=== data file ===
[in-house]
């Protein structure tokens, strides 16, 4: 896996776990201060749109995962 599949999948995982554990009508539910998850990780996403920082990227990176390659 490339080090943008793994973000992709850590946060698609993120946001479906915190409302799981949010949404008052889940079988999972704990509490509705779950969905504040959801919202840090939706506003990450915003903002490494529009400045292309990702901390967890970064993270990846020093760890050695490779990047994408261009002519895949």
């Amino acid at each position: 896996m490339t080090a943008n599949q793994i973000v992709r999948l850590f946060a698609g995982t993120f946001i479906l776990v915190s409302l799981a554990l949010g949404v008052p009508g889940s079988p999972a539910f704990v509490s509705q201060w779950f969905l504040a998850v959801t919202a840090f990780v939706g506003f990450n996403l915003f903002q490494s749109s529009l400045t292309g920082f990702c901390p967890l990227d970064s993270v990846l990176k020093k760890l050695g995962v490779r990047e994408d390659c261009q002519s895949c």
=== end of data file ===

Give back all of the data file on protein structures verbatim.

[in-house]
């Protein structure tokens, strides 16, 4: 896996776990201060749109995962 599949999948995982554990009508539910998850990780996403920082990227990176390659 490339080090943008793994973000992709850590946060698609993120946001479906915190409302799981949010949404008052889940079988999972704990509490509705779950969905504040959801919202840090939706506003990450915003903002490494529009400045292309990702901390967890970064993270990846020093760890050695490779990047994408261009002519895949």
């Amino acid at each position: 896996m490339t080090a943008n599949q793994i973000v992709r999948l850590f946060a698609g995982t993120f946001i479906l776990v915190s409302l799981a554990l949010g949404v008052p009508g889940s079988p999972a539910f704990v509490s509705q201060w779950f969905l504040a998850v959801t919202a840090f990780v939706g506003f990450n996403l915003f903002q490494s749109s529009l400045t292309g920082f990702c901390p967890l990227d970064s993270v990846l990176k020093k760890l050695g995962v490779r990047e994408d390659c261009q002519s895949c």